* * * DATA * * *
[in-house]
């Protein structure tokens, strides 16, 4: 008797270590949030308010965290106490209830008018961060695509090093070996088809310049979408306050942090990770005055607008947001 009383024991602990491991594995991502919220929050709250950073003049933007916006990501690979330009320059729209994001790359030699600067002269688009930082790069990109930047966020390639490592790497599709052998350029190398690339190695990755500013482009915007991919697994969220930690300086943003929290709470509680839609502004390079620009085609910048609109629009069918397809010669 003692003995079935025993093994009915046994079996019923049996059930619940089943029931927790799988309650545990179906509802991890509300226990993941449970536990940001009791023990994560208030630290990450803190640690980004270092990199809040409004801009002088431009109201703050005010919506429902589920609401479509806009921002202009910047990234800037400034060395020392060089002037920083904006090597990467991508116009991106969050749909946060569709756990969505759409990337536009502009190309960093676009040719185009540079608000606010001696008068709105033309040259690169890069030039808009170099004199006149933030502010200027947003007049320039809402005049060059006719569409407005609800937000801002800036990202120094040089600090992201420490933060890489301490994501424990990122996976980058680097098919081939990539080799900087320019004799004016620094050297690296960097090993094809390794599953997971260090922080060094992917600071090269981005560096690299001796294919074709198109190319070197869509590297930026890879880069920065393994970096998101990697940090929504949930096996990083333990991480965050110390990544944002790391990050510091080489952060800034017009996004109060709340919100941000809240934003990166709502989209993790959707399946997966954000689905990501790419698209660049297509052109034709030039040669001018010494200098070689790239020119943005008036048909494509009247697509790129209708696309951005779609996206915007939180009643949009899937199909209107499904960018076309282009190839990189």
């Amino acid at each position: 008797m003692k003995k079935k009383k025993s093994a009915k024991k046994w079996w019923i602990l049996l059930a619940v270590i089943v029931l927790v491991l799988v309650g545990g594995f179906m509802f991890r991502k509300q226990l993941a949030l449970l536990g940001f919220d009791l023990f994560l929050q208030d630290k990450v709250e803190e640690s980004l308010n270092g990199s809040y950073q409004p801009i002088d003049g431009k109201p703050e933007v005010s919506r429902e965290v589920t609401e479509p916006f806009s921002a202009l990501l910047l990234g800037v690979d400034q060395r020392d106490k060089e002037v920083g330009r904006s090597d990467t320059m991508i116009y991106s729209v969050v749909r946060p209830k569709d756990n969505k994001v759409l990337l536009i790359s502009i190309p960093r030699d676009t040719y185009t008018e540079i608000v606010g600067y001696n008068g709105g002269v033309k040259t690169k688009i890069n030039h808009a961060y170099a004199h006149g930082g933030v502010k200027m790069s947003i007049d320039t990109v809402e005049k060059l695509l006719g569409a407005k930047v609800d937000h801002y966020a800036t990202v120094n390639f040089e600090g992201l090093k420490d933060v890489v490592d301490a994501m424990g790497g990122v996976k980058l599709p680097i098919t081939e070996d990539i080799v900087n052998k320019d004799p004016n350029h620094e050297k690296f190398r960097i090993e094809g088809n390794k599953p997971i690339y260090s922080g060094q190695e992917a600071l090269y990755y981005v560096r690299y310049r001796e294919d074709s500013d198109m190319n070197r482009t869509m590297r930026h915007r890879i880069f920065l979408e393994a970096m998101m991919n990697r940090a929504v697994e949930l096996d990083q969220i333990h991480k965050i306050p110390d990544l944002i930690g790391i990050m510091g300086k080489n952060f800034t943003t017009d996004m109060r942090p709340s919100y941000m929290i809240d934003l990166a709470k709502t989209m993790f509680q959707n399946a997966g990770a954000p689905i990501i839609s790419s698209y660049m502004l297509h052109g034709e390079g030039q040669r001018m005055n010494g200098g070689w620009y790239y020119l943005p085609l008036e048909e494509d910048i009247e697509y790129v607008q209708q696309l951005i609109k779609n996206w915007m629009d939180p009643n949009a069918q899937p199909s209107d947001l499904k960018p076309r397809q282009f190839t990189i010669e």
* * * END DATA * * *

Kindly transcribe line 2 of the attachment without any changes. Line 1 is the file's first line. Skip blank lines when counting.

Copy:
């Protein structure tokens, strides 16, 4: 008797270590949030308010965290106490209830008018961060695509090093070996088809310049979408306050942090990770005055607008947001 009383024991602990491991594995991502919220929050709250950073003049933007916006990501690979330009320059729209994001790359030699600067002269688009930082790069990109930047966020390639490592790497599709052998350029190398690339190695990755500013482009915007991919697994969220930690300086943003929290709470509680839609502004390079620009085609910048609109629009069918397809010669 003692003995079935025993093994009915046994079996019923049996059930619940089943029931927790799988309650545990179906509802991890509300226990993941449970536990940001009791023990994560208030630290990450803190640690980004270092990199809040409004801009002088431009109201703050005010919506429902589920609401479509806009921002202009910047990234800037400034060395020392060089002037920083904006090597990467991508116009991106969050749909946060569709756990969505759409990337536009502009190309960093676009040719185009540079608000606010001696008068709105033309040259690169890069030039808009170099004199006149933030502010200027947003007049320039809402005049060059006719569409407005609800937000801002800036990202120094040089600090992201420490933060890489301490994501424990990122996976980058680097098919081939990539080799900087320019004799004016620094050297690296960097090993094809390794599953997971260090922080060094992917600071090269981005560096690299001796294919074709198109190319070197869509590297930026890879880069920065393994970096998101990697940090929504949930096996990083333990991480965050110390990544944002790391990050510091080489952060800034017009996004109060709340919100941000809240934003990166709502989209993790959707399946997966954000689905990501790419698209660049297509052109034709030039040669001018010494200098070689790239020119943005008036048909494509009247697509790129209708696309951005779609996206915007939180009643949009899937199909209107499904960018076309282009190839990189």